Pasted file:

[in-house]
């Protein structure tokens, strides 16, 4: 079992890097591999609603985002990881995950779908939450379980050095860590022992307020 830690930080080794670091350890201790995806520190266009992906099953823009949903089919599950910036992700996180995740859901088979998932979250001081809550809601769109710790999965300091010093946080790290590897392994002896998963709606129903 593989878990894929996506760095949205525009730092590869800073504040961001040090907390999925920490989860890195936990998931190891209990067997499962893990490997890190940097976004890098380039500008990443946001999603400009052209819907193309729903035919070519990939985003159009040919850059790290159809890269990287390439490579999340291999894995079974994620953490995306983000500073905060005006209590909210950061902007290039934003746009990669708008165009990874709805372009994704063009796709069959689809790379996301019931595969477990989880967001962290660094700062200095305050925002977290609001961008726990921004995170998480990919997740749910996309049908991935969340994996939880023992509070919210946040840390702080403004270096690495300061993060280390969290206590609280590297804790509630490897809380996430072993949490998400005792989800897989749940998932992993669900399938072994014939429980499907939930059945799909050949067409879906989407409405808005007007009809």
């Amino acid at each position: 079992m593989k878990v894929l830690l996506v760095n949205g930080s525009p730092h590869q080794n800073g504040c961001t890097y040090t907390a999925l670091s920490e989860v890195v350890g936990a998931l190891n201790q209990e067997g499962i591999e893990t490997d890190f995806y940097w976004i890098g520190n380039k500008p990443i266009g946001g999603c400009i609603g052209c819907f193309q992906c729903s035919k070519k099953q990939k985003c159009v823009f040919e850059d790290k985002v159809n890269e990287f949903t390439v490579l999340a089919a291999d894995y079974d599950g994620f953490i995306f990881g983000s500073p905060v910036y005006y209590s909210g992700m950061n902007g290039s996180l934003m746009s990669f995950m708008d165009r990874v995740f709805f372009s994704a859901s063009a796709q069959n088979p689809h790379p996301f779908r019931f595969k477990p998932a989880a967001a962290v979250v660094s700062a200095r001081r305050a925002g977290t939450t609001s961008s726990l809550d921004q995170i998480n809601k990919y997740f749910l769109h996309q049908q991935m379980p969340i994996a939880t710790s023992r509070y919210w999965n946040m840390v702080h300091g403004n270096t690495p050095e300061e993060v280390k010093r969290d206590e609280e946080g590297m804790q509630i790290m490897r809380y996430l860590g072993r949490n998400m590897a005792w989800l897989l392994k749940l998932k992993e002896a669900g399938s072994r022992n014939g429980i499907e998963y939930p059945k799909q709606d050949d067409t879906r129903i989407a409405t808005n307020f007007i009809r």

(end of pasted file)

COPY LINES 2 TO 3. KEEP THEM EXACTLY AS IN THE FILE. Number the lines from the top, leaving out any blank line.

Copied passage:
């Protein structure tokens, strides 16, 4: 079992890097591999609603985002990881995950779908939450379980050095860590022992307020 830690930080080794670091350890201790995806520190266009992906099953823009949903089919599950910036992700996180995740859901088979998932979250001081809550809601769109710790999965300091010093946080790290590897392994002896998963709606129903 593989878990894929996506760095949205525009730092590869800073504040961001040090907390999925920490989860890195936990998931190891209990067997499962893990490997890190940097976004890098380039500008990443946001999603400009052209819907193309729903035919070519990939985003159009040919850059790290159809890269990287390439490579999340291999894995079974994620953490995306983000500073905060005006209590909210950061902007290039934003746009990669708008165009990874709805372009994704063009796709069959689809790379996301019931595969477990989880967001962290660094700062200095305050925002977290609001961008726990921004995170998480990919997740749910996309049908991935969340994996939880023992509070919210946040840390702080403004270096690495300061993060280390969290206590609280590297804790509630490897809380996430072993949490998400005792989800897989749940998932992993669900399938072994014939429980499907939930059945799909050949067409879906989407409405808005007007009809």
């Amino acid at each position: 079992m593989k878990v894929l830690l996506v760095n949205g930080s525009p730092h590869q080794n800073g504040c961001t890097y040090t907390a999925l670091s920490e989860v890195v350890g936990a998931l190891n201790q209990e067997g499962i591999e893990t490997d890190f995806y940097w976004i890098g520190n380039k500008p990443i266009g946001g999603c400009i609603g052209c819907f193309q992906c729903s035919k070519k099953q990939k985003c159009v823009f040919e850059d790290k985002v159809n890269e990287f949903t390439v490579l999340a089919a291999d894995y079974d599950g994620f953490i995306f990881g983000s500073p905060v910036y005006y209590s909210g992700m950061n902007g290039s996180l934003m746009s990669f995950m708008d165009r990874v995740f709805f372009s994704a859901s063009a796709q069959n088979p689809h790379p996301f779908r019931f595969k477990p998932a989880a967001a962290v979250v660094s700062a200095r001081r305050a925002g977290t939450t609001s961008s726990l809550d921004q995170i998480n809601k990919y997740f749910l769109h996309q049908q991935m379980p969340i994996a939880t710790s023992r509070y919210w999965n946040m840390v702080h300091g403004n270096t690495p050095e300061e993060v280390k010093r969290d206590e609280e946080g590297m804790q509630i790290m490897r809380y996430l860590g072993r949490n998400m590897a005792w989800l897989l392994k749940l998932k992993e002896a669900g399938s072994r022992n014939g429980i499907e998963y939930p059945k799909q709606d050949d067409t879906r129903i989407a409405t808005n307020f007007i009809r």